As we previously reported, group health plans and insurers, including fully insured and self-insured group health plans, including grandfathered group health plans are required to cover over the counter COVID-19 tests (OTC tests) without cost sharing, prior authorization, or other medical management requirements as of January 15, 2022. This requirement will remain in effect throughout the duration of the “during the public health emergency.”
The anticipated guidance on this requirements has been released by the Departments of Labor (DOL), the Treasury, and Health and Human Services (HHS). In addition, the Center for Medicare and Medicaid Services also released guidance directed at consumers on how to obtain over the counter tests and how payment for the test is to be managed by plans and insurers.
OTC Coverage Requirements
Insurance companies and health plans are required to cover eight free OTC tests per covered individual per month. That means a family of four, all on the same plan, would be able to get up to 32 of these tests covered by their health plan per month.
As part of the requirement, the Administration is incentivizing insurers and group health plans by granting a “safe harbor” to those who to set up programs that allow people to get the OTC tests directly through preferred pharmacies, retailers, or other entities with no out-of-pocket costs. Insurers and plans would cover the costs upfront, eliminating the need for consumers to submit a claim for reimbursement. When plans and insurers make tests available for upfront coverage through preferred pharmacies or retailers, they are still required to reimburse tests purchased by consumers outside of that network, at a rate of up to $12 per individual test (or the cost of the test, if less than $12).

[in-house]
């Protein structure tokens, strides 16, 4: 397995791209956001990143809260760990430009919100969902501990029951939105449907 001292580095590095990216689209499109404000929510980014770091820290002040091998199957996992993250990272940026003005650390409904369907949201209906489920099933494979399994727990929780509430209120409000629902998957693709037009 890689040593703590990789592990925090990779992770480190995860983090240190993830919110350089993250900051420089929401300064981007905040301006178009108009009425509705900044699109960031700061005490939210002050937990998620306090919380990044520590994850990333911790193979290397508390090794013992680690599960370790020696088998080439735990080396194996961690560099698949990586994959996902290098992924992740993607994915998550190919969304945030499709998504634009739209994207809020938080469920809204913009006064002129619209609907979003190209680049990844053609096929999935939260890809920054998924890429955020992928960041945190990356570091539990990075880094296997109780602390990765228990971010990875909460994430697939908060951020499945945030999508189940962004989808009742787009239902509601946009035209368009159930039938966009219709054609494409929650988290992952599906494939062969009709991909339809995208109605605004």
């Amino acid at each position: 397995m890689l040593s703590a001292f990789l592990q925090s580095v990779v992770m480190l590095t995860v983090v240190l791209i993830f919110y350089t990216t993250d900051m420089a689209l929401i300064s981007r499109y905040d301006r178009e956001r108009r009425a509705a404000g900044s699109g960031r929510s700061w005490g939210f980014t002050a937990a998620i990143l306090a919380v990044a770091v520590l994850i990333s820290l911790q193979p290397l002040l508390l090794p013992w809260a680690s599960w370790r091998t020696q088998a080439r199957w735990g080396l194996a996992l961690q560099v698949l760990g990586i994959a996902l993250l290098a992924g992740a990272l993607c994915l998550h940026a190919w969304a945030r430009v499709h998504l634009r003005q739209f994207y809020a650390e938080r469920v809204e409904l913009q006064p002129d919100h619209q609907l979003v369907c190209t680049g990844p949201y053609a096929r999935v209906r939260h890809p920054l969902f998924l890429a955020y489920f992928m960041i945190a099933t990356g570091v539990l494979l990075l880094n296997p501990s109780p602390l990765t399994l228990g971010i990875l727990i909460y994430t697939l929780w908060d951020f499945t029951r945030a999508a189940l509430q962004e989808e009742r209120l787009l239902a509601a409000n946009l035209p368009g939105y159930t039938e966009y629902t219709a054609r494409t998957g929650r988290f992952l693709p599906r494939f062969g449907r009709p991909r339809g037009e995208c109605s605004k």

Safe Harbor for Direct Coverage
The safe harbor provides that the agencies will not take enforcement action related to coverage of OTC tests against any plan or issuer that provides coverage of OTC tests purchased by participants, beneficiaries, and enrollees during the public health emergency by arranging for direct coverage of OTC tests that meet the statutory criteria under the law through both its pharmacy network and a direct to-consumer shipping program, and allowing the plan to limit the reimbursement for OTC tests from non-preferred pharmacies or other retailers to no less than the actual price, or $12 per test, whichever is lower.
Next Steps for Employers
Employers will want to consider the incentives for setting up a program to allow plan participants to receive tests through preferred pharmacies, retailers, or other entities and determine which of these they would partner with to offer test kits. Self-insured employers should work with their claims administrator to discuss whether the claims administrator will establish a qualifying direct purchase arrangement.
Plans and issuers should ensure that participants, beneficiaries, and enrollees are aware of key information needed to access OTC testing, such as dates of availability of the direct coverage program and participating retailers or other locations. The agencies also encourage educating plan participants and beneficiaries on access to and use of OTC tests, including providing informational resources to support consumers seeking OTC testing.
Coverage requirements may also need to be included in open enrollment materials and communications, plan documents, summary plan descriptions (SPD), and summary of material modifications (SMM).
Employers are also strongly encouraged to review the interagency guidance to ensure their group health plan is in compliance.